The Internet Identity Crisis

To use or not to use a real name on the Web is not always a user's prerogative. But maybe it should be

In 1971, journalist Don Hoefler coined the name Silicon Valley. And just like every other 40-year-old Gen Xer, Silicon Valley is now having an identity crisis—about identity no less. The question: How should people name themselves online?

For Facebook and Google, as well as other sites with real-name policies, the mandate is real names should be used online, and they should follow us across the Web. Out in the world, after all, names turn strangers into acquaintances and friends, and (mostly) hold us accountable for our actions. It’s why we wear name tags at conferences and news articles carry bylines.

Facebook founder and CEO Mark Zuckerberg has made this policy a central tenet of his company, positioning himself, no less, on moral grounds. “Having two identities for yourself is an example of a lack of integrity,” Zuckerberg told The Facebook Effect author David Kirkpatrick. “The days of you having a different image for your work friends or co-workers and for the other people you know are probably coming to an end pretty quickly.”

On the other side are those who believe real names can deny users freedom of expression and limit individual liberties. At the extreme, they say, it puts political activists, marginalized communities, abuse survivors and others at great risk.

Arguing that Facebook and Google “do identity wrong,” Christopher Poole, founder of anonymous message board 4Chan and image-sharing site Canvas, said at a conference last fall that “identity is prismatic. There are many lenses through which people view you. … Google and Facebook would have you believe that you’re a mirror, [but] in fact, we’re more like diamonds.”

The debate between real names and pseudonyms—known as the “nymwars”—came to a head last summer when Google+ launched with a real name policy and suspended accounts for those who didn’t fall in line. Then, last fall, Facebook and Salman Rushdie came to blows when the company changed the name of his profile page to the name on his passport. (Facebook reversed course. Who wants a public brawl about identity with an award-winning writer who went into hiding with a fatwa on his head? But the company didn’t make any policy changes as a result.)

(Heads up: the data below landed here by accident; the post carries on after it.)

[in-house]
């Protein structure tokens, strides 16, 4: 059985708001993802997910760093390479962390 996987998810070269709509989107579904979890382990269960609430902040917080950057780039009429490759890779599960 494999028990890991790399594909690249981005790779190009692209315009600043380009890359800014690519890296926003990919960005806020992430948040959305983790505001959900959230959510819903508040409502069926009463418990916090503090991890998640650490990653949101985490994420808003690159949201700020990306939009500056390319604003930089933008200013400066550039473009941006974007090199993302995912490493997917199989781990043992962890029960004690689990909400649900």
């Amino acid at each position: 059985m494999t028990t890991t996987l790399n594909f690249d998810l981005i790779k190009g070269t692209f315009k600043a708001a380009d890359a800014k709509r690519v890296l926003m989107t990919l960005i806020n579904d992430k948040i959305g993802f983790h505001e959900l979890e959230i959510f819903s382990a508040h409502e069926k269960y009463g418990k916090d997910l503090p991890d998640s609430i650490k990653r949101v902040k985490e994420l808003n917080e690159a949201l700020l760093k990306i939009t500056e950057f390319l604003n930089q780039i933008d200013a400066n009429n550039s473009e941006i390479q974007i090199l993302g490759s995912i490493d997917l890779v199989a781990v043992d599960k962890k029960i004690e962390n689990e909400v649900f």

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The topic has heated up again thanks to muddy changes Google+ made for account holders last month: It now accepts some pseudonyms on its site.

But as the arguments continue to make headlines and blog posts, an important issue for marketers is often overlooked: Are real names better for online advertising?

Before Facebook, pseudonyms were the status quo. They still exist in significant pockets of the Web—among hackers, gamers, health-related message boards and other communities—but, largely thanks to Zuckerberg, hundreds of millions of people who use the social Web now do so with their real names. (It’s enough, the company believes, that users can deliver different messages to different audiences, an option recently automated.) Hundreds of publishers have adopted Facebook Connect as their default logins.

With personal data a growing, multi-billion dollar business—$2 billion annually in third-party data alone, according to Forrester Research—a well-maintained dataset, with real names and demographics, is highly coveted. Advertisers, it’s believed, are better served if they can cement one person to one name. After all, real names have been a gold mine for the direct mail business for a decade.

They also help marketers track every targeted penny and let them know, says eMarketer analyst Debra Aho Williamson, the size of the audience they’re reaching. When Twitter—firmly in the no-real-names-needed camp—shares its number of users, she notes, it doesn’t disclose the number of people, because multiple accounts are allowed.

It’s also important, Williamson says, for customer relationship management, and mapping customers across different marketing touch points, which otherwise could be a “data nightmare.”

Some also argue anonymity breeds abuse. “People behave a lot better when they have their real names down,” said Facebook’s former marketing director (and Mark Zuckerberg’s sister), Randi Zuckerberg.

If Facebook were to back away from its policy, it would “absolutely” be less valuable to marketers, says Clara Shih, CEO of social media management company Hearsay Social. It “has been transformational for the online experience and, secondarily, for marketers,” she says. “Marketers work with an authentic community and that authentic community comes from having real names.”

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